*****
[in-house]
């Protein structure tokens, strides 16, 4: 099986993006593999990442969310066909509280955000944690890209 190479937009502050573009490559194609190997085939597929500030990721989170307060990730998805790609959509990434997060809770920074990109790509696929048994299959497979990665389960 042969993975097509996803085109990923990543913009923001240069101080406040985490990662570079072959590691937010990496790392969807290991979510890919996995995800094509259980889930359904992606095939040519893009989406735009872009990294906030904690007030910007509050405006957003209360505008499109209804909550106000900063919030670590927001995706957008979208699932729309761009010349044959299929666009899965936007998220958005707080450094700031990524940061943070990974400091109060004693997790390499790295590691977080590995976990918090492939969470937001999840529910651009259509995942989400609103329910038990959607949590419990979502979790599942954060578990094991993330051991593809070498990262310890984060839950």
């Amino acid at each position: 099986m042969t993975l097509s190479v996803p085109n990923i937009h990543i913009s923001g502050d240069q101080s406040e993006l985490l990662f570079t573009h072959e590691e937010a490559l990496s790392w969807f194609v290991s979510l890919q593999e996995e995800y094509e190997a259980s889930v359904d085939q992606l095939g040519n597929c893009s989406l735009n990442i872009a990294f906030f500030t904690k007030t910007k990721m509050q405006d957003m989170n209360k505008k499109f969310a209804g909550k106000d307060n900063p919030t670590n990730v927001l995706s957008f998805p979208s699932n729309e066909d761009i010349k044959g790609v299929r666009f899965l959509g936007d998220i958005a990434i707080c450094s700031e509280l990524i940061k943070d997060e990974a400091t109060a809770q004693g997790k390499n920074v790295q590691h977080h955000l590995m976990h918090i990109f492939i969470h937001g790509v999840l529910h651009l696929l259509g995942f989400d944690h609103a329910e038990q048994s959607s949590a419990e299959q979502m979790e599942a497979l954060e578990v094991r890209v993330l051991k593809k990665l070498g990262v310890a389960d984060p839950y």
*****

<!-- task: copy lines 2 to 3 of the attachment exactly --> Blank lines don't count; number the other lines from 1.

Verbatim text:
């Protein structure tokens, strides 16, 4: 099986993006593999990442969310066909509280955000944690890209 190479937009502050573009490559194609190997085939597929500030990721989170307060990730998805790609959509990434997060809770920074990109790509696929048994299959497979990665389960 042969993975097509996803085109990923990543913009923001240069101080406040985490990662570079072959590691937010990496790392969807290991979510890919996995995800094509259980889930359904992606095939040519893009989406735009872009990294906030904690007030910007509050405006957003209360505008499109209804909550106000900063919030670590927001995706957008979208699932729309761009010349044959299929666009899965936007998220958005707080450094700031990524940061943070990974400091109060004693997790390499790295590691977080590995976990918090492939969470937001999840529910651009259509995942989400609103329910038990959607949590419990979502979790599942954060578990094991993330051991593809070498990262310890984060839950």
């Amino acid at each position: 099986m042969t993975l097509s190479v996803p085109n990923i937009h990543i913009s923001g502050d240069q101080s406040e993006l985490l990662f570079t573009h072959e590691e937010a490559l990496s790392w969807f194609v290991s979510l890919q593999e996995e995800y094509e190997a259980s889930v359904d085939q992606l095939g040519n597929c893009s989406l735009n990442i872009a990294f906030f500030t904690k007030t910007k990721m509050q405006d957003m989170n209360k505008k499109f969310a209804g909550k106000d307060n900063p919030t670590n990730v927001l995706s957008f998805p979208s699932n729309e066909d761009i010349k044959g790609v299929r666009f899965l959509g936007d998220i958005a990434i707080c450094s700031e509280l990524i940061k943070d997060e990974a400091t109060a809770q004693g997790k390499n920074v790295q590691h977080h955000l590995m976990h918090i990109f492939i969470h937001g790509v999840l529910h651009l696929l259509g995942f989400d944690h609103a329910e038990q048994s959607s949590a419990e299959q979502m979790e599942a497979l954060e578990v094991r890209v993330l051991k593809k990665l070498g990262v310890a389960d984060p839950y």